The peso surged to its nearly three-month high against the dollar on Monday, April 30, following the upgraded economic outlook for the Philippines given last week.
The local currency ended Monday’s session at P51.74 against the greenback, a 22.5-centavo jump from the P51.965-per-dollar finish on Friday.
This was the peso’s best showing since closing at P51.48 exchange rate on Feb. 9.
The peso traded stronger the whole day, opening the session at P51.68. It peaked to as high as P51.67, while its intraday low stood at P51.795.
Dollars traded slipped to $556.2 million from the $806.05 million logged Friday last week.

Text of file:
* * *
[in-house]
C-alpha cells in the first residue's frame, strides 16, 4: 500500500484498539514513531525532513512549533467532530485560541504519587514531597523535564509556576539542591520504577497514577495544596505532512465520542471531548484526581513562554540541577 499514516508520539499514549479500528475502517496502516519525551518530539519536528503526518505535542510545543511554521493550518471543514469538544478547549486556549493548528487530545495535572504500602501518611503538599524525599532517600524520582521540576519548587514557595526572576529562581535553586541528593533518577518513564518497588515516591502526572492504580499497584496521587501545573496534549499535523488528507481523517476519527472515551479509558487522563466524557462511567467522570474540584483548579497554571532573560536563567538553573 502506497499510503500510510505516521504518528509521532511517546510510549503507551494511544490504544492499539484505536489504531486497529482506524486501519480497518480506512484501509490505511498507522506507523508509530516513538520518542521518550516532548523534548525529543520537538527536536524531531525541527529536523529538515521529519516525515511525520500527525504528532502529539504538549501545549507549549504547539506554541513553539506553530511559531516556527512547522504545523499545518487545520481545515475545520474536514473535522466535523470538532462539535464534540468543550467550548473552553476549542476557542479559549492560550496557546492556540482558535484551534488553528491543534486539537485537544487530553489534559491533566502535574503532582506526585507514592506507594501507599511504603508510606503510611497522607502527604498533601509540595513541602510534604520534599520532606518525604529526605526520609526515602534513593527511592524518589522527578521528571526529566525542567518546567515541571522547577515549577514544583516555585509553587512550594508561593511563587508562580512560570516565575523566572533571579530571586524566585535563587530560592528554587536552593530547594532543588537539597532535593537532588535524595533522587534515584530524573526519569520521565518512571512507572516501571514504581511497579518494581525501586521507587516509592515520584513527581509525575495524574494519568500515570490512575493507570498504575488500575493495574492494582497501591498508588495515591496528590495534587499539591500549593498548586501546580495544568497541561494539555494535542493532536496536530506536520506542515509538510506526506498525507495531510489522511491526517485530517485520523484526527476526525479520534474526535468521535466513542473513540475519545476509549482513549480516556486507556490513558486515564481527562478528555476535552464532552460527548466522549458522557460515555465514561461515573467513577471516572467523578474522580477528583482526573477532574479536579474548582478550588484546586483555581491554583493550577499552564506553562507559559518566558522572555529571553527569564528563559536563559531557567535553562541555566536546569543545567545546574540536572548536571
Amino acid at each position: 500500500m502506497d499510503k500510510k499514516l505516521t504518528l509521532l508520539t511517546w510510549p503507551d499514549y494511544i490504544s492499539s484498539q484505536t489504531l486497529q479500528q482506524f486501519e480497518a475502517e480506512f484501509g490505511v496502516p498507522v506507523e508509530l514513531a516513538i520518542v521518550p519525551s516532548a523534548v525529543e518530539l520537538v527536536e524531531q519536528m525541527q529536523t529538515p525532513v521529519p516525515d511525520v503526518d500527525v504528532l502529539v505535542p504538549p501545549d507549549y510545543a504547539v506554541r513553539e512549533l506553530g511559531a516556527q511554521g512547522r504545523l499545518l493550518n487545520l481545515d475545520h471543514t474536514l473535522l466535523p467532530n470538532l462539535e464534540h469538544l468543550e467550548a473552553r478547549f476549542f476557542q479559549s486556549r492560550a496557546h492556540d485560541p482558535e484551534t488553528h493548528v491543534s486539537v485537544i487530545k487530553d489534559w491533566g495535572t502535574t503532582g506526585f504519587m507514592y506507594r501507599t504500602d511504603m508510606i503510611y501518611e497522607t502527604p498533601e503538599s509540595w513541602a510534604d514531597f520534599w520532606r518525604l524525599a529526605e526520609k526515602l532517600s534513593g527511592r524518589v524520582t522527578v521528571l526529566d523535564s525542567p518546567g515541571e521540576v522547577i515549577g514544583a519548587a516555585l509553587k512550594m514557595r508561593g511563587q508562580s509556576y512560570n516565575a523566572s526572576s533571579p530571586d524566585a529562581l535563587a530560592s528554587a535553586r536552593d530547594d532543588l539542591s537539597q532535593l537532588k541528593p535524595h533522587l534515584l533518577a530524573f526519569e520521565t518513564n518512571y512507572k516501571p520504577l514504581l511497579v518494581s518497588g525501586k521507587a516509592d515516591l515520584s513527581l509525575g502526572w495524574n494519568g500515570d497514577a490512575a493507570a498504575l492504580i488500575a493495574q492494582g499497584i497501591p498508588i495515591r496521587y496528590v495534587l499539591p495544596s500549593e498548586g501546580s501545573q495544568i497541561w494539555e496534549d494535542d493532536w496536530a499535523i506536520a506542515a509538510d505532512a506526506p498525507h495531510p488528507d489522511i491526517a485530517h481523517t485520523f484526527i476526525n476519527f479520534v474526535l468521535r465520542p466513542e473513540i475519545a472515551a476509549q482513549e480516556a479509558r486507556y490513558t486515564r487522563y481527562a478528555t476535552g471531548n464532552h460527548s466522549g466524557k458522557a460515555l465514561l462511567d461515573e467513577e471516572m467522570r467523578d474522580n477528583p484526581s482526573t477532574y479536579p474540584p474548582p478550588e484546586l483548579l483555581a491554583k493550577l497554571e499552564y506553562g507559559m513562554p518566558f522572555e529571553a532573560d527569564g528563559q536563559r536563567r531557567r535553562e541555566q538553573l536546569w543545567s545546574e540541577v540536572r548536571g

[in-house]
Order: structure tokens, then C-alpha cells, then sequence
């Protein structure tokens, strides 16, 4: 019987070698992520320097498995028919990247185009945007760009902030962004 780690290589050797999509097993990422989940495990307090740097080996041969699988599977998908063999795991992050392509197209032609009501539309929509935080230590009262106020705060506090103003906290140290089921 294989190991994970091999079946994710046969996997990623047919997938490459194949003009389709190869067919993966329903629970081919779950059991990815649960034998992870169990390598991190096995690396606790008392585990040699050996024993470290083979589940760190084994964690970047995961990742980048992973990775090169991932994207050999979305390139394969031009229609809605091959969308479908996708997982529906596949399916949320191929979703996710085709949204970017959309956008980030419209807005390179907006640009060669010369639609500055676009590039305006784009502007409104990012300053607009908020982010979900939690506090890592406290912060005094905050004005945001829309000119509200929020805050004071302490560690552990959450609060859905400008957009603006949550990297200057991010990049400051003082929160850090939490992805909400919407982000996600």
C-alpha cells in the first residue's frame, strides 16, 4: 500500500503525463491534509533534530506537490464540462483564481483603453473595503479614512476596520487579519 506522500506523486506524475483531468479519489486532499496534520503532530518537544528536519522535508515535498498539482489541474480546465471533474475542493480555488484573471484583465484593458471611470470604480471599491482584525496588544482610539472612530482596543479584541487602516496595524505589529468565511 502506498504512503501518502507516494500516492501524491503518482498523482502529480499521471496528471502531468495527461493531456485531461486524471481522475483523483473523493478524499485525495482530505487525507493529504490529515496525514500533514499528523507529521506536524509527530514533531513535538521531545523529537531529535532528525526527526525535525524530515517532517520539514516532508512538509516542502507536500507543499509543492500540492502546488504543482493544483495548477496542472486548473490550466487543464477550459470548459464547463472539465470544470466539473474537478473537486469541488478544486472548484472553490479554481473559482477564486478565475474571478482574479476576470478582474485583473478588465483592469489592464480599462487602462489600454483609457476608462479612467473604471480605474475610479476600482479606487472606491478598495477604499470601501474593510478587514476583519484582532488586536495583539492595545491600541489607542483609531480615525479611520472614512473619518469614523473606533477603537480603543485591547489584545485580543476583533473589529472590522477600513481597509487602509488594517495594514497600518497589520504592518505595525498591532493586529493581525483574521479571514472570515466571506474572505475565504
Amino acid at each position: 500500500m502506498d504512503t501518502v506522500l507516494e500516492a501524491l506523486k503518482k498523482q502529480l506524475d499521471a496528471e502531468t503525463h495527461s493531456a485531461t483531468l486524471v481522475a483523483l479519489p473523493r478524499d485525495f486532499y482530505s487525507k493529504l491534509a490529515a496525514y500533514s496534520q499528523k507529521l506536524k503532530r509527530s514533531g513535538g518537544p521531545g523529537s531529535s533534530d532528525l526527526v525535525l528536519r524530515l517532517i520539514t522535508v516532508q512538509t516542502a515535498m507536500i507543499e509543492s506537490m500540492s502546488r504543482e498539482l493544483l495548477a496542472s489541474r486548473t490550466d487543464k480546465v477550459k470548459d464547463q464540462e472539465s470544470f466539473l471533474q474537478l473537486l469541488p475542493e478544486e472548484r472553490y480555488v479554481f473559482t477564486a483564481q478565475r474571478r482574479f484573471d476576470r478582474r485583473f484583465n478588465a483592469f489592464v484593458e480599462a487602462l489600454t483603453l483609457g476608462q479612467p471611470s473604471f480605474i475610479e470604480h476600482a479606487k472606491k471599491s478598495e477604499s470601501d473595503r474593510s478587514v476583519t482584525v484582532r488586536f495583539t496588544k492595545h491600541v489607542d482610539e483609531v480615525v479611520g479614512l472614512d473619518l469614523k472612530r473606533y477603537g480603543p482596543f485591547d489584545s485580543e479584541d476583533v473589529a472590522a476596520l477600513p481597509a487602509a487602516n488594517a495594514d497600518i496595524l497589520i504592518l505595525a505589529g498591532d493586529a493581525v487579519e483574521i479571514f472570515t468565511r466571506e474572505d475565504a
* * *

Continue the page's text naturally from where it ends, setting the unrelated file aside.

A trader said that the peso improved even though the dollar was stronger across the board.
“The peso is trading stronger against the dollar. Maybe one of the reasons why we continue to see this [uptrend in peso] is because of the positive outlook given by the S&P,” the trader said in a phone interview.
Debt watcher S&P Global Ratings upgraded its credit outlook for the Philippine economy to “positive” from “stable,” hinting on better chances of a rating upgrade.
“The positive outlook reflects our view that improvements to the [Philippine] policy-making settings could support a track record of more sustainable public finances and balanced growth over the next 24 months,” S&P said in a statement sent late Thursday.
The Philippines currently holds a “BBB” rating from S&P, a notch above minimum investment grade. The rating has been on a “stable” outlook since April 2015 prior to this revision. — Karl Angelo N. Vidal